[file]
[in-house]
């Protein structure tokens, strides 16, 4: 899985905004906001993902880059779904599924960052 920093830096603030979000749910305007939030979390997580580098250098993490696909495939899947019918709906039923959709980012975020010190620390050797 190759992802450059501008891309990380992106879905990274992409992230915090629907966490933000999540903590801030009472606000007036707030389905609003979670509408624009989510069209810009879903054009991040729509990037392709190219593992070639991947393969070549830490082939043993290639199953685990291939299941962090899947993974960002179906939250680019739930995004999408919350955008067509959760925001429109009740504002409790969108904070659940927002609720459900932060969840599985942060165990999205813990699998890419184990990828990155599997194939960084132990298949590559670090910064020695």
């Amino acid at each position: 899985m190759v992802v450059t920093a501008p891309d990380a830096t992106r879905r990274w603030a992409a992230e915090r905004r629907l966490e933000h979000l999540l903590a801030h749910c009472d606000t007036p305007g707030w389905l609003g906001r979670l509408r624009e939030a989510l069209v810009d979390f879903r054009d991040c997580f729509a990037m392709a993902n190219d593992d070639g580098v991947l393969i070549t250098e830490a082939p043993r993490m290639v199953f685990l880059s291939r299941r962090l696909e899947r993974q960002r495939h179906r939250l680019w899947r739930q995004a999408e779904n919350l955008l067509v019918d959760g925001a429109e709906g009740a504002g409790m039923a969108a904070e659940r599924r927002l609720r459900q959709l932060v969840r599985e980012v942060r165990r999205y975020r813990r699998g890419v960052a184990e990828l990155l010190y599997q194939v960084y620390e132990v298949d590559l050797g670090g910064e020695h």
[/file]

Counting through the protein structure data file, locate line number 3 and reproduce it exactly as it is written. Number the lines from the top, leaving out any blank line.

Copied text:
């Amino acid at each position: 899985m190759v992802v450059t920093a501008p891309d990380a830096t992106r879905r990274w603030a992409a992230e915090r905004r629907l966490e933000h979000l999540l903590a801030h749910c009472d606000t007036p305007g707030w389905l609003g906001r979670l509408r624009e939030a989510l069209v810009d979390f879903r054009d991040c997580f729509a990037m392709a993902n190219d593992d070639g580098v991947l393969i070549t250098e830490a082939p043993r993490m290639v199953f685990l880059s291939r299941r962090l696909e899947r993974q960002r495939h179906r939250l680019w899947r739930q995004a999408e779904n919350l955008l067509v019918d959760g925001a429109e709906g009740a504002g409790m039923a969108a904070e659940r599924r927002l609720r459900q959709l932060v969840r599985e980012v942060r165990r999205y975020r813990r699998g890419v960052a184990e990828l990155l010190y599997q194939v960084y620390e132990v298949d590559l050797g670090g910064e020695h």